Do Therapists have a Shelf Life?

I left Technical college after three years of beauty training in 1991 age 19 years and at the time it was a struggle to gain employment in the relatively new world of beauty salons. To work in a spa in those days meant I would have to move far from home and be a resident therapist in a “ health spa” which was something I chose not to do as competition for posts was extremely high.

It took me a few unsuccessful attempts at the interview stage before I got my first foot on the career ladder. Mostly due to my then lack of salon experience, I found most salons did not want my skills due to the fact I was new to the trade.

Throughout my many years in many different spas and beauty salons I have become highly trained and experienced enough to have worked in salon management, training salons, and am currently working as an NVQ A1 assessor.

I am also a freelance beauty writer and career advisor.

I now find myself faced with a new career dilemma; after taking some time off beauty to have my second baby I’m looking for new employment. Do my advancing years and masses of experience help or hinder my chances of finding work in a beauty salon?

Let’s face facts here: the working day of a beauty therapist in a busy salon or spa is hard graft both mentally and physically.

Easy for the young fit therapists out there but can you imagine yourself at 50+ on your feet ALL day giving at least 8 full body massage treatments and having no time for lunch?

I personally know even at a fairly fit and active forty+ that sort of working day is a killer and may begin to question if the job was too much for me.

It’s a common known medical fact that beauty therapists are amongst the highest known group of professionals that suffer later on in life with arthritis of the hand joints along with many other degenerative physical ailments.

Myself included!

Youth vs Experience

Here’s another dilemma:

You’re an employer interviewing for a post of Level three beauty therapists in your new and trendy high street salon.

In front of you are two possible candidates:

One is a college leaver aged 18 years old with no in salon experience what-so ever.

The other is a thirty something year old with over 14 years’ experience.

Who would you employ?

The first response you would think of is simple …. you choose the older experience therapist as you feel she is reliable, has a good track record and has years of salon experience.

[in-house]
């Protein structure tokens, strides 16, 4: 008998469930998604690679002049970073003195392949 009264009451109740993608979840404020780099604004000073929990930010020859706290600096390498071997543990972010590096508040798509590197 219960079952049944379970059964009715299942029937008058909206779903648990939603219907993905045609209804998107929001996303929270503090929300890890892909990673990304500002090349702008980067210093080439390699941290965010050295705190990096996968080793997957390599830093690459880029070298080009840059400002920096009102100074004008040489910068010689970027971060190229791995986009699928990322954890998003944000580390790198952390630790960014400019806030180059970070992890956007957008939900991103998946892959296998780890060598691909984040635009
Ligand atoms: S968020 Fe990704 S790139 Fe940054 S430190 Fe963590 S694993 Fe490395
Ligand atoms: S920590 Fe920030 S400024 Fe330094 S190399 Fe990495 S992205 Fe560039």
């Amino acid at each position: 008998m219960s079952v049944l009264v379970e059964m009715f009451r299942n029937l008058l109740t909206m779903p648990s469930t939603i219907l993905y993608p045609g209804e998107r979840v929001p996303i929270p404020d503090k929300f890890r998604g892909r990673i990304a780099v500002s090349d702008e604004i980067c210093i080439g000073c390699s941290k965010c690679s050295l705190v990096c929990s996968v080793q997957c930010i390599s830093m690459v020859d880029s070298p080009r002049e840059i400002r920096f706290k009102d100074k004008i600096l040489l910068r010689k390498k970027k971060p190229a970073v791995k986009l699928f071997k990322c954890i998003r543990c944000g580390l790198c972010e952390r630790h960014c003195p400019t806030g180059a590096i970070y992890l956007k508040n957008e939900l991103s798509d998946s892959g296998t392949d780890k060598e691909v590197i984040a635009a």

But here’s the problem: would she be happy to take the minimum wage you’re offering, perform the menial salon tasks such as cleaning and making coffees and how do you actually KNOW she would be more reliable than the younger therapist (we should not jump to conclusions should we?)

The older therapist may not be willing to learn new skills as she may be “set in her ways” and she may find it hard to take orders off younger staff.

The newly qualified therapist, however, would be accepting of starting on a minimum wage and low holiday entitlement and she probably would be eager to learn new skills to build on her limited college knowledge.

The young therapist also may suit your new trendy establishment better than the more shall we say “mature “ therapist, as she looks the part and would fit in with the team.

The employer is now faced with a problem who gets the job? And either way whichever choice is made on who to employ will involve a degree of ageism.

Common cases of ageism in salons

All beauty therapists employed past, present or future have and will witness this on many occasions from the worst offenders................................ THE CLIENTS!

More often than not an older client will prefer an older more experienced therapist to perform any treatments.

Likewise a young client may prefer a young therapist.

This client decision quite often is not based on the therapists skills or knowledge, after all an older therapist may herself have just finished her training, but it is based on who the client feels more at ease with or “a-kin “ to. They will be more likely to have common ground to begin conversation on and will probably feel that their chosen therapist relates to their individual needs. For example, what would a teen therapist know about wrinkles? Or even life in general?

I asked a fellow Therapist / Tutor Nicola Dent for her thoughts:

“I’ve been doing beauty therapy for 17 years now and have noticed a huge difference in how clients treat and talk to you as an older therapist. I feel at 30 + I am taken a lot more seriously when as a young therapist I felt clients thought that my chosen career path was just a hobby rather than a profession.

Also I feel you can get away with a lot more as an older therapist...... they seem to take honest constructive analysis seriously coming from me rather than my younger staff.

If I talk about our next Botox salon session its fine, but if one of my younger members of staff did this the clients may be offended”

Now an easy way for salons to counteract this is to employ a wide age range of staff to accommodate choosy clients, thus pleasing everyone and treating staff equally.

So back to my dilemma…

Should I consider, much like a professional footballer, early retirement?

Well unfortunately for me I do not have a footballer’s bank account to fall back on.

So here I am being paid to write about my profession and currently looking along the teacher training route as older therapists do.

But to be honest my days of 8 hours deep tissue massage on an empty stomach are behind me.

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